Dining Drama: Shanes Dinner Theater
Cloak & Dagger settles in at Shanes
Tessa Berg Photo
All the world’s a stage, and Steve Emerson is merely a player, writer, director and box office attendant. As the artistic director for Shanes Dinner Theater, the latest home of Cloak & Dagger, Emerson is immersed. The transient murder mystery theater company—which got its start at the Jai Lai in 1990—is now in its fourth home after stints on Morse Road and the Columbus Maennerchor.
For Emerson, this stay is different, as the theater company was acquired by the catering company in January.
“I feel for the first time, it’s permanent. Cloak & Dagger was always loading into a space, doing their thing and then coming out. We were temporary. But now this is our space,” he says. “I feel like we have a home.”
Changes include more shows, of all kinds. The venue showcases five evenings of entertainment, as well as a Friday afternoon improv serial soap- opera spoof called “Doctors Hospital Emergency Room,” all produced by Emerson. Evening performances include murder mysteries, a burlesque night (Thursdays) and Wednesday
Night Comedy hosted by Johnny DiLoretto.
“I’m a theater director and a writer and an actor,” Emerson says. “So producing improv comedy has been great and horrible at the same time.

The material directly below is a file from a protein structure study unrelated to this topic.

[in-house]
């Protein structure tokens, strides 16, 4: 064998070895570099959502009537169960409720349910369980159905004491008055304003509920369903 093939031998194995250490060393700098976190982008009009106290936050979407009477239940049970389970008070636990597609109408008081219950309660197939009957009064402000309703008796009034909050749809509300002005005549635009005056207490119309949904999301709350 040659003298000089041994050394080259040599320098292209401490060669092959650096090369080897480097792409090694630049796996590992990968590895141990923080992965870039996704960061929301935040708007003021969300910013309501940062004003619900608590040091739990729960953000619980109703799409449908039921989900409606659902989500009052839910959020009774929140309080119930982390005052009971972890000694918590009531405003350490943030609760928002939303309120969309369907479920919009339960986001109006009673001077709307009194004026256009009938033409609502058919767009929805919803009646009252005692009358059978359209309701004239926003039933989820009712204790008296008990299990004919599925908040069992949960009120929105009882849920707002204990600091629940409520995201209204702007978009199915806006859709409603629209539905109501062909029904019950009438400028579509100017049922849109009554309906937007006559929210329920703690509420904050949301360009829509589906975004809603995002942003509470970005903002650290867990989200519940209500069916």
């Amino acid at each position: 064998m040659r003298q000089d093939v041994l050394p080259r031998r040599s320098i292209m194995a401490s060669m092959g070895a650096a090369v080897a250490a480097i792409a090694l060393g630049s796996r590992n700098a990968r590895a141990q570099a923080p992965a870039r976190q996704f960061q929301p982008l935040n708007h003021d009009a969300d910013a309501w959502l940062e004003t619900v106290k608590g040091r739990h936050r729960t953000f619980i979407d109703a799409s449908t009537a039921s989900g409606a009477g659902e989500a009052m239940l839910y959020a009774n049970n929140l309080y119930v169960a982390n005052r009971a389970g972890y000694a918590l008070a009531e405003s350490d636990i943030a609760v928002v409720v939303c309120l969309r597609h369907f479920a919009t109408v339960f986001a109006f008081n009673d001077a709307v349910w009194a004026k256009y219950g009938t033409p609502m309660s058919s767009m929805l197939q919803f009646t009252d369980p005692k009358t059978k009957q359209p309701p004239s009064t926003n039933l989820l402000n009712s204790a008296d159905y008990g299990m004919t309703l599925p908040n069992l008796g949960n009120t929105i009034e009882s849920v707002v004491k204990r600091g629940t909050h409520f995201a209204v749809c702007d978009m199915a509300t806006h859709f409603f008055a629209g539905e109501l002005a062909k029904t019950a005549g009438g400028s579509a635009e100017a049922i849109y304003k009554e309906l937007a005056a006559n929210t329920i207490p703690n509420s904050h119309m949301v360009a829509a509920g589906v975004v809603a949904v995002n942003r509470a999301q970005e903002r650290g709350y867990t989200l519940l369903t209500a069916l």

But I’m excited about it, and having Johnny on board, he makes me excited about it.”
Shanes Dinner Theater
447 E. Livingston Ave. German Village
Emerson works with owner Scott Morit to pair the cuisine with the shows. Oven-roasted hickory-smoked barbecue beef will be served with a Western, prime rib for a play about the Titanic, international fare for “Spyballs,” a riff on James Bond. The two joked about serving “Gold (chicken) fingers” for the latter.
A new addition to the experience is an entree buffet, which allows guests to choose their main course during two dinner breaks, while still having drinks, salads and desserts delivered to their table by actors.
“We’re one of a dozen companies in the United States where the actors actually wait on the tables,” Emerson says.
The company likes to break the so-called “fourth wall” between the audience and the stage, involving the dinner guests in the story. “You are a guest at the casino, or you’re in an estate room aboard the Enormous (the Titanic spoof), or you are an international spy at the spy ball.”
Emerson believes that what he does is a more populist form of theater.
“The very first piece of theater that I did in high school was dinner theater. It seemed natural that you could be doing a number from ‘Godspell’ and people are eating a salad,” he explains. He describes his audience as fairly conservative. “To a lot of them, [traditional theater] is really ridiculous. Why would you go sit for two hours and watch a show when you can sit for two hours and watch a show and drink?”
Emerson enjoys the multi-generational audience. “That’s the thing that I love. They bring mom and dad. And I can see this son, who paid for the tickets—and I know he did, because I also answer the phone—watching his mom and dad laugh at a show,” he says. “It’s a group experience.”